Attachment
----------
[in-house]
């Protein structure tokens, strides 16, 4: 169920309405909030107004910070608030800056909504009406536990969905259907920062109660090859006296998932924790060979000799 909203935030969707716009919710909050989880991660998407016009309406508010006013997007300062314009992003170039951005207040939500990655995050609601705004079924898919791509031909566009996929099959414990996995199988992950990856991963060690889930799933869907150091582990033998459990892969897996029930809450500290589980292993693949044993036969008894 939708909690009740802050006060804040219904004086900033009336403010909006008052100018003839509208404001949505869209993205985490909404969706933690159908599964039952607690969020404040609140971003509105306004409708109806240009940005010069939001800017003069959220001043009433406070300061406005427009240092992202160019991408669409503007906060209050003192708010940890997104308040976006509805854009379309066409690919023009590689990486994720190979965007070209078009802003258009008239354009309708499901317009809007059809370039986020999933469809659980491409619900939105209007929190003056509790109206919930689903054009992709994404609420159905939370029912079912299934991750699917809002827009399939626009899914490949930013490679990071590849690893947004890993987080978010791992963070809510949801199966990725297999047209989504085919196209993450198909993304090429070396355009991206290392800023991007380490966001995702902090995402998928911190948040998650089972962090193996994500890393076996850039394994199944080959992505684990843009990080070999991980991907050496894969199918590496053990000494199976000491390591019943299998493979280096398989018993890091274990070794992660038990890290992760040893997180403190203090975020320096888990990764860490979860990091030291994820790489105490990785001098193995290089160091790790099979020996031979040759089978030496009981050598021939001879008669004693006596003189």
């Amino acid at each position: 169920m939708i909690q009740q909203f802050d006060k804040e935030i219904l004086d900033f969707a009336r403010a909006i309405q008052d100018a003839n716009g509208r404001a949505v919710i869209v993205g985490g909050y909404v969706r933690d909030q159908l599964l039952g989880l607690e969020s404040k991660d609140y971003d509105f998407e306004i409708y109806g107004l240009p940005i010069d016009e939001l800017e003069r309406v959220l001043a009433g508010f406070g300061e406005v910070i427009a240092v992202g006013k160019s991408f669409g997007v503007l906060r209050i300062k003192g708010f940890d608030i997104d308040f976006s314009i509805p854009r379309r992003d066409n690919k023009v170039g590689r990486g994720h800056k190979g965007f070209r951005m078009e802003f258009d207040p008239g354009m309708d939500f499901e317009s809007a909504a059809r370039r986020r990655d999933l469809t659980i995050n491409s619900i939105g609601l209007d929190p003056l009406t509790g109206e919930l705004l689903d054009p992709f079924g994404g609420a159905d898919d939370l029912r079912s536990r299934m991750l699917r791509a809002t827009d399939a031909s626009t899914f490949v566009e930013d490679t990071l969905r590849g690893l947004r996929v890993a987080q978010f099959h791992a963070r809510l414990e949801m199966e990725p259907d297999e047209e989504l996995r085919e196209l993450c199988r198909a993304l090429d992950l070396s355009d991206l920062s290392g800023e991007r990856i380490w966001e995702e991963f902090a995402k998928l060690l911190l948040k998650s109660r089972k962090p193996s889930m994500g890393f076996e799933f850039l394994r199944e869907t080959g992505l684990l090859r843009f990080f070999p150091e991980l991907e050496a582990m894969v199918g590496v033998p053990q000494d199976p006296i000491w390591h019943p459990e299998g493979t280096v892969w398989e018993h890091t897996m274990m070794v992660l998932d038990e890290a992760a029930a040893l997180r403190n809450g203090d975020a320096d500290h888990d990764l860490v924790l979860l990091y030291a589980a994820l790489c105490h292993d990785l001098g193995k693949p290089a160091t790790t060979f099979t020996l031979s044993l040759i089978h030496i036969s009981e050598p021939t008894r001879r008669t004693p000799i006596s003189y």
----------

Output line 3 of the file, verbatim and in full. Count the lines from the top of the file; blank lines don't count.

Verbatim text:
């Amino acid at each position: 169920m939708i909690q009740q909203f802050d006060k804040e935030i219904l004086d900033f969707a009336r403010a909006i309405q008052d100018a003839n716009g509208r404001a949505v919710i869209v993205g985490g909050y909404v969706r933690d909030q159908l599964l039952g989880l607690e969020s404040k991660d609140y971003d509105f998407e306004i409708y109806g107004l240009p940005i010069d016009e939001l800017e003069r309406v959220l001043a009433g508010f406070g300061e406005v910070i427009a240092v992202g006013k160019s991408f669409g997007v503007l906060r209050i300062k003192g708010f940890d608030i997104d308040f976006s314009i509805p854009r379309r992003d066409n690919k023009v170039g590689r990486g994720h800056k190979g965007f070209r951005m078009e802003f258009d207040p008239g354009m309708d939500f499901e317009s809007a909504a059809r370039r986020r990655d999933l469809t659980i995050n491409s619900i939105g609601l209007d929190p003056l009406t509790g109206e919930l705004l689903d054009p992709f079924g994404g609420a159905d898919d939370l029912r079912s536990r299934m991750l699917r791509a809002t827009d399939a031909s626009t899914f490949v566009e930013d490679t990071l969905r590849g690893l947004r996929v890993a987080q978010f099959h791992a963070r809510l414990e949801m199966e990725p259907d297999e047209e989504l996995r085919e196209l993450c199988r198909a993304l090429d992950l070396s355009d991206l920062s290392g800023e991007r990856i380490w966001e995702e991963f902090a995402k998928l060690l911190l948040k998650s109660r089972k962090p193996s889930m994500g890393f076996e799933f850039l394994r199944e869907t080959g992505l684990l090859r843009f990080f070999p150091e991980l991907e050496a582990m894969v199918g590496v033998p053990q000494d199976p006296i000491w390591h019943p459990e299998g493979t280096v892969w398989e018993h890091t897996m274990m070794v992660l998932d038990e890290a992760a029930a040893l997180r403190n809450g203090d975020a320096d500290h888990d990764l860490v924790l979860l990091y030291a589980a994820l790489c105490h292993d990785l001098g193995k693949p290089a160091t790790t060979f099979t020996l031979s044993l040759i089978h030496i036969s009981e050598p021939t008894r001879r008669t004693p000799i006596s003189y």